Erica Holmes, PsyD, core faculty in the MA in Clinical Psychology, Trauma Studies Specialization led a study abroad this September to South Africa. It was the inaugural trip of what will be a yearly study abroad offering of a 3-unit immersive course for the specialization. Holmes designed the course to give students the opportunity to look at the lasting impacts of race-based oppression and to examine its impact on individuals and communities in terms of their struggles and their capacity for resilience.
The seed inspiration for The Legacy of Race-Based Trauma: Intergenerational Trauma Transmission and Community Resilience Study Abroad was planted early on in Holmes’ career as an academic lecturer and practicing clinical psychologist. She has been researching and working in trauma psychology and focusing on the intersectionality of trauma and race since 1996. When she was a student and early on in her career there was only one clinical text on trauma, Trauma, and Recovery by Judith Hermann, published in 1992. PTSD had just begun to be recognized as a civilian population experience as symptoms were officially recorded only as a military phenomenon post-Vietnam War until its inclusion in the DSM III in 1980. However, she and others working with black communities were seeing a pattern of cases of childhood trauma, PTSD symptoms, and addiction. Holmes’ dissertation was titled, “Unresolved Childhood Trauma and Crack Cocaine Use in African American Women.” While considering the development of a trauma psychology-focused study abroad course, Holmes wanted to create an experience for students that would be immersive. “What would take them beyond the core courses?” she said. “For many the studies can be very abstract.”
Her choice of South Africa as a destination was based on the similar histories of the United States and South Africa. Because South Africa is twenty-five years post-Apartheid and The US is fifty-years post-segregation, she saw an opportunity for students to interact with trauma patterns at an earlier (in some cases) stage of development, and to use the knowledge gained from the experience to help contextualize the behavior, symptoms, and identities of clients they might see in therapy in the US. The group observed both strong similarities and differences in the atmosphere and circumstances of the two countries as they struggle towards desegregation and equality. “On this trip, we found that there are a lot of black and colored communities fraught with high crime, unemployment, and substance abuse— which was not surprising… although segregation is not legal, those in political power control the economy and blacks are still struggling for economic equality,” Holmes said. “ However, because of the Reconciliation Act which was immediately effective after Apartheid was dismantled, in some ways they’ve come further than us in terms of healing over a much shorter span of time. They were given the opportunity to face their oppressor from a legal standpoint for crimes committed, which goes a long way in terms of perpetrator and abuser healing.” Holmes also pointed out that South Africa immediately elected their first black president after Apartheid, Nelson Mandela, whereas it took the US forty long years after segregation to elect Barack Obama.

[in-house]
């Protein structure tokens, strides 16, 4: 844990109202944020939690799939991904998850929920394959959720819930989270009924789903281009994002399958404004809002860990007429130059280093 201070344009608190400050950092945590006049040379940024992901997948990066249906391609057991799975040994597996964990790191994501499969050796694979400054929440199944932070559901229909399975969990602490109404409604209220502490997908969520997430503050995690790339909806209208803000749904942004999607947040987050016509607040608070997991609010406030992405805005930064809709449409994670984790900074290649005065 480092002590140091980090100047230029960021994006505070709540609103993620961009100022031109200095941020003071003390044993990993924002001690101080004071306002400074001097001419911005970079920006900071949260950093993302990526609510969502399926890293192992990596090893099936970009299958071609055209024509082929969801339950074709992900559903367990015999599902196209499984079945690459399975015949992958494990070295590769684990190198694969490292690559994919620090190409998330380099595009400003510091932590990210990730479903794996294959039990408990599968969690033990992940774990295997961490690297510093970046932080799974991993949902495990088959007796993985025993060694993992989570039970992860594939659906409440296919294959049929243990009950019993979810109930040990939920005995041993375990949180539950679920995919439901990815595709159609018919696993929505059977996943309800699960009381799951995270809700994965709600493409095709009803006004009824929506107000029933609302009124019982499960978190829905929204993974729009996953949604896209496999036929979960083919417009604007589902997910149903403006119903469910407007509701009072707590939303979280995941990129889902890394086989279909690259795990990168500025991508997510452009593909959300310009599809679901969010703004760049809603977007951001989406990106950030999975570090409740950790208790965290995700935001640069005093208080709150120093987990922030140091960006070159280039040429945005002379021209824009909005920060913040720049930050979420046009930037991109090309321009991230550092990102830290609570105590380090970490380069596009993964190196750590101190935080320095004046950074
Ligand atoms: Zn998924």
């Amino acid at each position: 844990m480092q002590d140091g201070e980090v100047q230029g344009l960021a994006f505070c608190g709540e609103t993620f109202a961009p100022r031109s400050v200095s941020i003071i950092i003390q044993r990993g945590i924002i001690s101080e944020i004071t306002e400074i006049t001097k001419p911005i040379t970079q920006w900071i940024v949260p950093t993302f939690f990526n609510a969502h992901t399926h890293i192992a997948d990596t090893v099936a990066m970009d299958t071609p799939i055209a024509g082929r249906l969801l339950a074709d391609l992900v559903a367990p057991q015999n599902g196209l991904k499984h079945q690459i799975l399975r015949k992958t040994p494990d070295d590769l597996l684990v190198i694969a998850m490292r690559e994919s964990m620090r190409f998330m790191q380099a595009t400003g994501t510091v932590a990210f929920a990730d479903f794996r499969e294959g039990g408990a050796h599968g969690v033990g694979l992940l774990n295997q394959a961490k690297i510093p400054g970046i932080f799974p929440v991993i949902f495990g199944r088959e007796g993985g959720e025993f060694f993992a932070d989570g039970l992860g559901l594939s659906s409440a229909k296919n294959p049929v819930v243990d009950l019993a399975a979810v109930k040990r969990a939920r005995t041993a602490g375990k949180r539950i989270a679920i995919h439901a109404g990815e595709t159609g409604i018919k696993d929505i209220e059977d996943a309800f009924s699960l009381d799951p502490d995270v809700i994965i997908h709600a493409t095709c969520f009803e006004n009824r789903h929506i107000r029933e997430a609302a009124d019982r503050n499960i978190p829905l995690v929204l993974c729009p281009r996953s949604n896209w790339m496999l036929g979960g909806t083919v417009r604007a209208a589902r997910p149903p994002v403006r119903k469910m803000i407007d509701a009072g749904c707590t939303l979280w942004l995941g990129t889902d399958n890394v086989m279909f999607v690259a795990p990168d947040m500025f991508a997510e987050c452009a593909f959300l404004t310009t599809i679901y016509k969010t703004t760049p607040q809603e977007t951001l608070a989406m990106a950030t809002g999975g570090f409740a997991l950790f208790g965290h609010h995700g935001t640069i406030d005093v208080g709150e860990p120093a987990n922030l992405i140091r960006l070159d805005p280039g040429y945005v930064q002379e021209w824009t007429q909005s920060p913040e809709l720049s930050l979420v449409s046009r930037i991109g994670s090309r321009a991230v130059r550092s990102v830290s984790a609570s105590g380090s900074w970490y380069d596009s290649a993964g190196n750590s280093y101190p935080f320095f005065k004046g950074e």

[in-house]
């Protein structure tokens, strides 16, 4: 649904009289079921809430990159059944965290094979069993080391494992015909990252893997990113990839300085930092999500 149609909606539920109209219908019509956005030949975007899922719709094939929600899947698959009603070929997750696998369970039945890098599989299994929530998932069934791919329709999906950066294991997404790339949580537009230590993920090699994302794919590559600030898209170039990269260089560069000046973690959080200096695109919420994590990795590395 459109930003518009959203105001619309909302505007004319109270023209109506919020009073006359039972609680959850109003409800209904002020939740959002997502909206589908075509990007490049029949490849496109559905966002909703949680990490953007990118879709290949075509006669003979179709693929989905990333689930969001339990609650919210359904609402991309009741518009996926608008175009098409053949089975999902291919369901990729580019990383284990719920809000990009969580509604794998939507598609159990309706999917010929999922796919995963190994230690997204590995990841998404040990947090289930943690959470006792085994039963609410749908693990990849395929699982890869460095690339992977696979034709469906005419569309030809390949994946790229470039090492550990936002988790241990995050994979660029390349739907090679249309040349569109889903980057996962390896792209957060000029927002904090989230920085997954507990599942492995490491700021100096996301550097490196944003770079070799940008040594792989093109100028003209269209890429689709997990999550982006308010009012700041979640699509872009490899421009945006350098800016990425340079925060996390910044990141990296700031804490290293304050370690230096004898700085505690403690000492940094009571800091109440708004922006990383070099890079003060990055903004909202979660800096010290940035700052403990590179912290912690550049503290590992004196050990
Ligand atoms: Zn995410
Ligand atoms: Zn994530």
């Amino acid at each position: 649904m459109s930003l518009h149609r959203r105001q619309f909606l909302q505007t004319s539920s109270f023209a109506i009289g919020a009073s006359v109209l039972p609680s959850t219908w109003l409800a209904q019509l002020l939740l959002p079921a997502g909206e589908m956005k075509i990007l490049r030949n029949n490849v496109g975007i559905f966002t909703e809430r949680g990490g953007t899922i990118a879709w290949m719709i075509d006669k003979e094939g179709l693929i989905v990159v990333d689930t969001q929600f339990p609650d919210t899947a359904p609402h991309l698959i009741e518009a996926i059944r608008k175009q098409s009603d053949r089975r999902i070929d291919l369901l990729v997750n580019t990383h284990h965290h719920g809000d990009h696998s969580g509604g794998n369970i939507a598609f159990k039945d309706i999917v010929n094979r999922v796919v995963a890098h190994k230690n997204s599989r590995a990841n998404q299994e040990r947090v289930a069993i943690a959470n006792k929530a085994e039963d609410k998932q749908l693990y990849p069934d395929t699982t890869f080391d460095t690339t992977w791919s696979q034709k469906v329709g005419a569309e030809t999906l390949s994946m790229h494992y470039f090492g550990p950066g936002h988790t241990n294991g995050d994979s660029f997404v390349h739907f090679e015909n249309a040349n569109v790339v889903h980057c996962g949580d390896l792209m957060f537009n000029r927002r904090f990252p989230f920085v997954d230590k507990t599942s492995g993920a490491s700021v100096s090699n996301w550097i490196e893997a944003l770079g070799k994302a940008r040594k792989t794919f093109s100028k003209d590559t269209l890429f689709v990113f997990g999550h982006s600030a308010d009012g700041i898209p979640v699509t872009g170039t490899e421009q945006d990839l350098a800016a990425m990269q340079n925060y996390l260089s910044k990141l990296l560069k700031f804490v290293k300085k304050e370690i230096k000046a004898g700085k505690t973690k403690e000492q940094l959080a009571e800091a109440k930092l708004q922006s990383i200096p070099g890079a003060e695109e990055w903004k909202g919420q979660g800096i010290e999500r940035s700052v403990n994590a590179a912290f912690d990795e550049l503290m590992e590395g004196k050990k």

This trip, because it was the first and they were determining the crucial elements of future trips, took sixteen days in addition to the three 2.5 hour pre-class preparatory meetings over the summer. Future trips will be boiled down to 10-11 days but will include all of the important points of the first. “We packed everything into this trip,” Holmes said. They visited three community-based agencies, including an orphanage where they were able to talk in small groups with the children about their challenges and their sources of strength. “Everyone was holding a baby by the end of that visit,” Holmes said. “It was incredibly touching.” They also visited the psychology departments of two universities, including Sefako Makgatho Health Sciences University (SMU), where the head of the department spoke to them on programming they are developing around “reenvisioning psychology through an African lens.” On future trips, they will also visit various museums and landmarks such as Robben Island, where Nelson Mandela was imprisoned.
How did students feel about the experience?
“During and after the trip, students talked about grappling with their feelings of being a minority for the first time,” Holmes said. “Much of their experience was very emotional- seeing the remnants of apartheid. They were inspired and moved by the joy and resilience they saw in people, many of whom had very limited financial resources. They also said that the beauty of Cape Town was a highlight, and discussed their amazement at the similarities between the histories of the U.S. and South Africa. It was a life-changing experience, which they experienced with their whole person- emotionally spiritually, and mentally.”
by Malia Gaffney